This chapter focuses on the author’s efforts to bridge secondary emotional cutoff as part of his work on differentiating a self. In an earlier publication, “Reaction to Death in a Family” (Titelman, 1987) he described his work on fusion in his family of origin, particularly the fusion with his mother in the context of the parent-child triangle. The following is excerpted from the end of that chapter:

By the time I wrote the paper in 1979, I perceived my family as fused, but less cohesive and containing more covert conflict than was indicated by the myth of family harmony. However, it was not until the last few years that I was able to see, based on a better understanding of family systems theory and increased acquisition of multigenerational data, that my fused family of origin was, in fact, a small splinter branch of an explosive family that was characterized by major emotional cutoff with the paternal extended family. . . . In this case I link the cutoffs within my paternal extended family to the cohesive, emotionally fused character of my immediate family of origin. (Titelman, 1987, p. 345)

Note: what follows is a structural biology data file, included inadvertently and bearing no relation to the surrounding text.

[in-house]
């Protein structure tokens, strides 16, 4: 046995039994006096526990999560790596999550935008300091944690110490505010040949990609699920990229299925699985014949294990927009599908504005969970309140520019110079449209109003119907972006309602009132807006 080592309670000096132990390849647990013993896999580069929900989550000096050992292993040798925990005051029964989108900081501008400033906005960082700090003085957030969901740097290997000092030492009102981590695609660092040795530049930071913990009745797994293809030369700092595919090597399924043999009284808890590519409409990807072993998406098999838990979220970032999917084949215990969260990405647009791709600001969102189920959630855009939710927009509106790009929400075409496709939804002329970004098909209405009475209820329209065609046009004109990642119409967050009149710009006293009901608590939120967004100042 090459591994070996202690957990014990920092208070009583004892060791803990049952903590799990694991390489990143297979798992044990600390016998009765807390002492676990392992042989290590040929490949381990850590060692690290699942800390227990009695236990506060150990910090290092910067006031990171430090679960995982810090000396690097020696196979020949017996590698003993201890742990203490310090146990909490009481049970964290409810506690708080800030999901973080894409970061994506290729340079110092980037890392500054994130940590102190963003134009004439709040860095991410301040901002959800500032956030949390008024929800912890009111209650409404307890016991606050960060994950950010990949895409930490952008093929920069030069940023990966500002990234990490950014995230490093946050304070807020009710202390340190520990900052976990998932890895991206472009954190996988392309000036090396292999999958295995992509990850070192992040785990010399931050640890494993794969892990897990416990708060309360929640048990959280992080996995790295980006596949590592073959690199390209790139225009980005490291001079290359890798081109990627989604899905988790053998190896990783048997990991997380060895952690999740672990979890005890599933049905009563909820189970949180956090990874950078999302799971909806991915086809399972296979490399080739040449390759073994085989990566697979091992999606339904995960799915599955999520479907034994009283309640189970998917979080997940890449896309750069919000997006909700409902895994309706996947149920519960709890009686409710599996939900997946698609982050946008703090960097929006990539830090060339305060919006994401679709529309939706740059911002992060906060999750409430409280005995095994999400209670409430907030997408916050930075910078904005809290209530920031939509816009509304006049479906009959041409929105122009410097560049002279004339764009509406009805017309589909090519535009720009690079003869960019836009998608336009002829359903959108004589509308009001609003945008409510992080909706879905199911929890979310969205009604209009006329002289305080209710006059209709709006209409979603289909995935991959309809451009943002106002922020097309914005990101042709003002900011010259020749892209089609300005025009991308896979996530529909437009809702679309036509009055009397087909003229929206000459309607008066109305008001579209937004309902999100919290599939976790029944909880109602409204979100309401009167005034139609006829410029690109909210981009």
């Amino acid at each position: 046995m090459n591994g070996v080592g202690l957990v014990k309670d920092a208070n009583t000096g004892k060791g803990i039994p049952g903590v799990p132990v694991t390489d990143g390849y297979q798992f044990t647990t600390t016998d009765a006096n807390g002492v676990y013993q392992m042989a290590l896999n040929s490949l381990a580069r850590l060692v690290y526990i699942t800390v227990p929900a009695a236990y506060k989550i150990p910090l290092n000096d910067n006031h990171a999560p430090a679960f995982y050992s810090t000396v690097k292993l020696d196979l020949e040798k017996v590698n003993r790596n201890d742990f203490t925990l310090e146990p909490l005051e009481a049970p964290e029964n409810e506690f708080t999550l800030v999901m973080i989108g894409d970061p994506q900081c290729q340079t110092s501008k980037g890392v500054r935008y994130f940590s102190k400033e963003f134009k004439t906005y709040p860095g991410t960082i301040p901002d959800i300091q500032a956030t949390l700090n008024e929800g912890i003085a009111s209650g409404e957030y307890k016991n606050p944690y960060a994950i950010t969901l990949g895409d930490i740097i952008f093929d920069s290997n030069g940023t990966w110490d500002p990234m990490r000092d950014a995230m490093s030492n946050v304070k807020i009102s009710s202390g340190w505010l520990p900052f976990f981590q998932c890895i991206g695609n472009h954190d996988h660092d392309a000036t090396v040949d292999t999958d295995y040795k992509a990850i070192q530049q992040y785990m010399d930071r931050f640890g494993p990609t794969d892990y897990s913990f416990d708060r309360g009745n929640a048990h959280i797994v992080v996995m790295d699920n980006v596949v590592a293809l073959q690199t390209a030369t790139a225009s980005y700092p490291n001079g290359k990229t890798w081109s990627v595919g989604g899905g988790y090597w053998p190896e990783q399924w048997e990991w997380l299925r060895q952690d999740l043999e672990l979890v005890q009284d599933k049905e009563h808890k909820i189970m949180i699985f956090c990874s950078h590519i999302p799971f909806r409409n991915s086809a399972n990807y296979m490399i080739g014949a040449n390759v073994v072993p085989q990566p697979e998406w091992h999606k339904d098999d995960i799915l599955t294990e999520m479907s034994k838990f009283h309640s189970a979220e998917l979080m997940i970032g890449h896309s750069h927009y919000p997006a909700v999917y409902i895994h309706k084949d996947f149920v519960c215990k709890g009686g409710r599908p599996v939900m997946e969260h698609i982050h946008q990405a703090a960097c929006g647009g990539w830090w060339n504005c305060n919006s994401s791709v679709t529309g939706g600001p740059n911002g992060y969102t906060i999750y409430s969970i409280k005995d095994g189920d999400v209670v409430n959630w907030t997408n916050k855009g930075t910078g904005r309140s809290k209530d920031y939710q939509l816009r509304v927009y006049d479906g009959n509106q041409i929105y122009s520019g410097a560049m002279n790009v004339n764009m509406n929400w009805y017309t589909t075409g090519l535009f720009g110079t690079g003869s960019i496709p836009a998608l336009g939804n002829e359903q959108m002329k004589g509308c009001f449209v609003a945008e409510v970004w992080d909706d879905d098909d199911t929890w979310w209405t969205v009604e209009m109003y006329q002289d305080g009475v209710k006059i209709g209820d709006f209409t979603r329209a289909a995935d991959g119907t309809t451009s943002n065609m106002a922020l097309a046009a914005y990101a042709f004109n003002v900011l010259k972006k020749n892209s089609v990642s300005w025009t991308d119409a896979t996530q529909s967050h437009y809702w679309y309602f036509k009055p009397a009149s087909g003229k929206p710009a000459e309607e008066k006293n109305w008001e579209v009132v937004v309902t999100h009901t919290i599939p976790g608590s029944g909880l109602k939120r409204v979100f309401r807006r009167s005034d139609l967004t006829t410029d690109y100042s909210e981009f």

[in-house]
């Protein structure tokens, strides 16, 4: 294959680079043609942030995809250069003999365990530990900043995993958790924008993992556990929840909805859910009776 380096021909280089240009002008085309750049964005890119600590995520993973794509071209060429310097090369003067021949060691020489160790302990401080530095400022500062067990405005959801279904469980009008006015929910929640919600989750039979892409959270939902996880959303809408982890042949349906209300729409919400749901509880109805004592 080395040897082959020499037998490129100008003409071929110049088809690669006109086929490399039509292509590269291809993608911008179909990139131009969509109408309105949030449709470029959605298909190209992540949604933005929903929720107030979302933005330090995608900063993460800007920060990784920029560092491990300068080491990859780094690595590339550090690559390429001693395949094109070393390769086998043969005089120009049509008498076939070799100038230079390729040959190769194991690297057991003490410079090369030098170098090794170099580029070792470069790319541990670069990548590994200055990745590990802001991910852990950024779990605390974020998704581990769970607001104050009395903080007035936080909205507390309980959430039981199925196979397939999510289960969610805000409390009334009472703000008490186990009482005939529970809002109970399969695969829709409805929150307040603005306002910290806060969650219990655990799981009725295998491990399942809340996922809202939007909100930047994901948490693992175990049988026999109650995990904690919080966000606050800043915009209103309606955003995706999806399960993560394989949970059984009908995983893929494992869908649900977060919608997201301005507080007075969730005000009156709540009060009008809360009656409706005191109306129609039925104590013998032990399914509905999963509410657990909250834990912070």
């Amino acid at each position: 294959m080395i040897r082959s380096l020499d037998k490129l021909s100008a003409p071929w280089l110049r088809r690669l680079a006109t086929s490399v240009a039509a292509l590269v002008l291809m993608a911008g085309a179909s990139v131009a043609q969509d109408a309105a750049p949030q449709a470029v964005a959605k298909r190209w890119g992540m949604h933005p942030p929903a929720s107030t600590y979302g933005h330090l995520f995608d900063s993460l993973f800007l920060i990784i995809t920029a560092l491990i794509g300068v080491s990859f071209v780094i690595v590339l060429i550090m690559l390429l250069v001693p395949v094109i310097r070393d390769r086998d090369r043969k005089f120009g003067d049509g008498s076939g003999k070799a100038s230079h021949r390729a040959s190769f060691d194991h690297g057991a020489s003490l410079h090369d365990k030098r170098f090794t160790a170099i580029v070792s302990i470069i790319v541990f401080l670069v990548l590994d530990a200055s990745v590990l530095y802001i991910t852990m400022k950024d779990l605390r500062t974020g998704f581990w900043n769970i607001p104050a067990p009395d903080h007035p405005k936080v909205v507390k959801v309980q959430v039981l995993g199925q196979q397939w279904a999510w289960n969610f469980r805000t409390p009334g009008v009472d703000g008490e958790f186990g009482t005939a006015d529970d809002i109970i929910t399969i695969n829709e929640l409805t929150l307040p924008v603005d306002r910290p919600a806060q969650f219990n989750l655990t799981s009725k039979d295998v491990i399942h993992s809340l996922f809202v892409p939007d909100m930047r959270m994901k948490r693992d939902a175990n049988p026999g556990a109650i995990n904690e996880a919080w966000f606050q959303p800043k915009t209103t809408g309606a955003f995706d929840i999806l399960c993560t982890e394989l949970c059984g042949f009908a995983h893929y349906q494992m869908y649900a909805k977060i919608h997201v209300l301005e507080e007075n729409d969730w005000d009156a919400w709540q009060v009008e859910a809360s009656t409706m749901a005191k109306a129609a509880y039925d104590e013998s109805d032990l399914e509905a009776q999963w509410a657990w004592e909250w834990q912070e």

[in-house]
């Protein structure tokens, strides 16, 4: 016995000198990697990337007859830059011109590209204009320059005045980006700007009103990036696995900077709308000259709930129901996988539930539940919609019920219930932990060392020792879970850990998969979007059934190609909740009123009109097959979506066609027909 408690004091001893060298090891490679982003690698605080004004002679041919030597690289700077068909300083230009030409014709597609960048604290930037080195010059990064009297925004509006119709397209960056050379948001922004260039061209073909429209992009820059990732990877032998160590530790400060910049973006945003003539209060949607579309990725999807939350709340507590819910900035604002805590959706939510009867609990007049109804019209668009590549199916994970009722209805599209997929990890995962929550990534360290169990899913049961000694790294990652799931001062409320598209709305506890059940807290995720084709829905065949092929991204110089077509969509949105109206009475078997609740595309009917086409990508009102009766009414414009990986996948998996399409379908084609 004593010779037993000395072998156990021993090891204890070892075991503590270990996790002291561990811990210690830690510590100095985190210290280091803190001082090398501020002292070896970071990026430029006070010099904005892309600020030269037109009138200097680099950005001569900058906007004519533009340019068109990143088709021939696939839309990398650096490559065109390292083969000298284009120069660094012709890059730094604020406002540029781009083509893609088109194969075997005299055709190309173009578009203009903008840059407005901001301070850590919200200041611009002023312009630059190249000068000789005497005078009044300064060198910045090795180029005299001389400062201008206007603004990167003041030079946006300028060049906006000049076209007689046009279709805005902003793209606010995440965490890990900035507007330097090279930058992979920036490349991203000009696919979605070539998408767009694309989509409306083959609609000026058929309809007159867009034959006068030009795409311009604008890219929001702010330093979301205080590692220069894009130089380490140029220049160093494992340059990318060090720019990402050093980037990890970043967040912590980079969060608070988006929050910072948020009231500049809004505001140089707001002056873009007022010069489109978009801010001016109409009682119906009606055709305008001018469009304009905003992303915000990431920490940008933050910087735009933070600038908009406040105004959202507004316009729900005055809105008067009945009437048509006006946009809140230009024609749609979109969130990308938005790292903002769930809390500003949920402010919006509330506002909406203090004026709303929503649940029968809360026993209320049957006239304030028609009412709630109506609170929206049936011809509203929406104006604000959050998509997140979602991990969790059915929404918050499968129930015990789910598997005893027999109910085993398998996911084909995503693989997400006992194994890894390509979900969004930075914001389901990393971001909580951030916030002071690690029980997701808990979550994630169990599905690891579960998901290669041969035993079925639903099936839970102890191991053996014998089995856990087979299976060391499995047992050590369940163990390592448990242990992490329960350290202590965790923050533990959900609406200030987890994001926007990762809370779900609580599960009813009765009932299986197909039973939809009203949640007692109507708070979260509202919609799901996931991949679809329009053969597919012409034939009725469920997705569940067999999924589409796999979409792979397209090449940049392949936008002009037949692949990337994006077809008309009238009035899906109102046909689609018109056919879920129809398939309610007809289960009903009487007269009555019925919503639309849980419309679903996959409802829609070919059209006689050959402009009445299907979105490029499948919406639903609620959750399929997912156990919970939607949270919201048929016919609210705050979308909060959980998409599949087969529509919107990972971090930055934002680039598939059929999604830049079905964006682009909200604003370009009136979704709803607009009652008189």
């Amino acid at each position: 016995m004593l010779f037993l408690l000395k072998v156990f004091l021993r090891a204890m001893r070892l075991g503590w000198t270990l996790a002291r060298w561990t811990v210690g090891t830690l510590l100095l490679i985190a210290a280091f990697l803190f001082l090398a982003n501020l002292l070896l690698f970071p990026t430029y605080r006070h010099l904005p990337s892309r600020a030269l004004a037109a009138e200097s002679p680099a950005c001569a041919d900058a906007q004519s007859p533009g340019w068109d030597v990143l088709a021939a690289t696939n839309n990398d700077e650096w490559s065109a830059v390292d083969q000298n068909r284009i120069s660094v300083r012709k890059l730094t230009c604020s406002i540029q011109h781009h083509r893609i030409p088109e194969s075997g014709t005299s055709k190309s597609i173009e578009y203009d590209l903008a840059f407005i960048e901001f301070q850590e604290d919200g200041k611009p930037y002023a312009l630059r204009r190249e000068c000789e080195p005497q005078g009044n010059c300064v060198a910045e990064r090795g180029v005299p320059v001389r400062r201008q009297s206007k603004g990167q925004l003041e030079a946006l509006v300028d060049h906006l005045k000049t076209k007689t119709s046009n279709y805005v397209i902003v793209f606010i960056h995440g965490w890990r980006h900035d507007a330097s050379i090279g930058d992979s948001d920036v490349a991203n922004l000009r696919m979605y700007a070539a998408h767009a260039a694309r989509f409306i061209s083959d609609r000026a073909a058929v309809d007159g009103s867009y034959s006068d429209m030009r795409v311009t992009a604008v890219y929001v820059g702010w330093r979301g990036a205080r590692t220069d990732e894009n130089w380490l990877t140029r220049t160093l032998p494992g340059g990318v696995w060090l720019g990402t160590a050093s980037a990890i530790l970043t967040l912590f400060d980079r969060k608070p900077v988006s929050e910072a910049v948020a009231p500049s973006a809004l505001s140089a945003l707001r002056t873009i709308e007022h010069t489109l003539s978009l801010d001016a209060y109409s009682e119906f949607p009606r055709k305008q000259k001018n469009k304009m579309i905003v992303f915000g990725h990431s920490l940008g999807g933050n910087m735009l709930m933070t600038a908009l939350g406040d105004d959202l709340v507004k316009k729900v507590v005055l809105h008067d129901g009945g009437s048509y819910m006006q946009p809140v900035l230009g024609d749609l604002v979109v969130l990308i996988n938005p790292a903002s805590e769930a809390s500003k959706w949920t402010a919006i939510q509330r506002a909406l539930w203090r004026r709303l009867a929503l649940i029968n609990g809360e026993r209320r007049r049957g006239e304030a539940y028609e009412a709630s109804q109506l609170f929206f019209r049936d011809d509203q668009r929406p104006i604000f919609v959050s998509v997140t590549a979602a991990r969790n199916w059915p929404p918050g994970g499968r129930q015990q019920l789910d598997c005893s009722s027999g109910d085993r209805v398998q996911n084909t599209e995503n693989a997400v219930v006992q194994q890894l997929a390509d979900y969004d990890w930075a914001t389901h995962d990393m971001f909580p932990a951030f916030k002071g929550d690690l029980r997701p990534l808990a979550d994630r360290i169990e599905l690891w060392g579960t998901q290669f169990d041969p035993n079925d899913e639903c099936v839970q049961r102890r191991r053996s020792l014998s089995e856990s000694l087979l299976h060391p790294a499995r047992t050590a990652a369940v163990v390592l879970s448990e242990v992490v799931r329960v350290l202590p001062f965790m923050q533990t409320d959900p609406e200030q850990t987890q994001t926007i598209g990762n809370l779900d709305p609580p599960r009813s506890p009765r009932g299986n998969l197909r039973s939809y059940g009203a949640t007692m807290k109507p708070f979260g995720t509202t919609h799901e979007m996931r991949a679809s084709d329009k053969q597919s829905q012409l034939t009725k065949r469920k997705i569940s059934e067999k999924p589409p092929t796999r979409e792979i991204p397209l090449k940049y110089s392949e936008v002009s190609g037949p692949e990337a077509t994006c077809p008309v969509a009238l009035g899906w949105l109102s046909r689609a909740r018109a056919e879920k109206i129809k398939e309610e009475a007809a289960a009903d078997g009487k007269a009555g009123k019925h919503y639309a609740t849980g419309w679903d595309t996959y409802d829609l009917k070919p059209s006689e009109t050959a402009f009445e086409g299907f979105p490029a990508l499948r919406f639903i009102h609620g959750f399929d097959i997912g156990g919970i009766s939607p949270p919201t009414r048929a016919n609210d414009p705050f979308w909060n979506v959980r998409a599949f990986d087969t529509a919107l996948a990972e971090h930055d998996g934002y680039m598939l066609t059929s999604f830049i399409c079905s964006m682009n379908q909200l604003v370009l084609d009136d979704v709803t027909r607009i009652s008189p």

The past twenty years involved a shift in the author’s focus from the family of origin and the family of procreation to the family as a multigenerational emotional unit; from a focus on the primary triangle, parents and self, to a focus on interlocking triangles including the family of procreation, the family of origin, and the larger extended family; from a focus on fusion to a focus on the interlocking relationship between fusion and cutoff.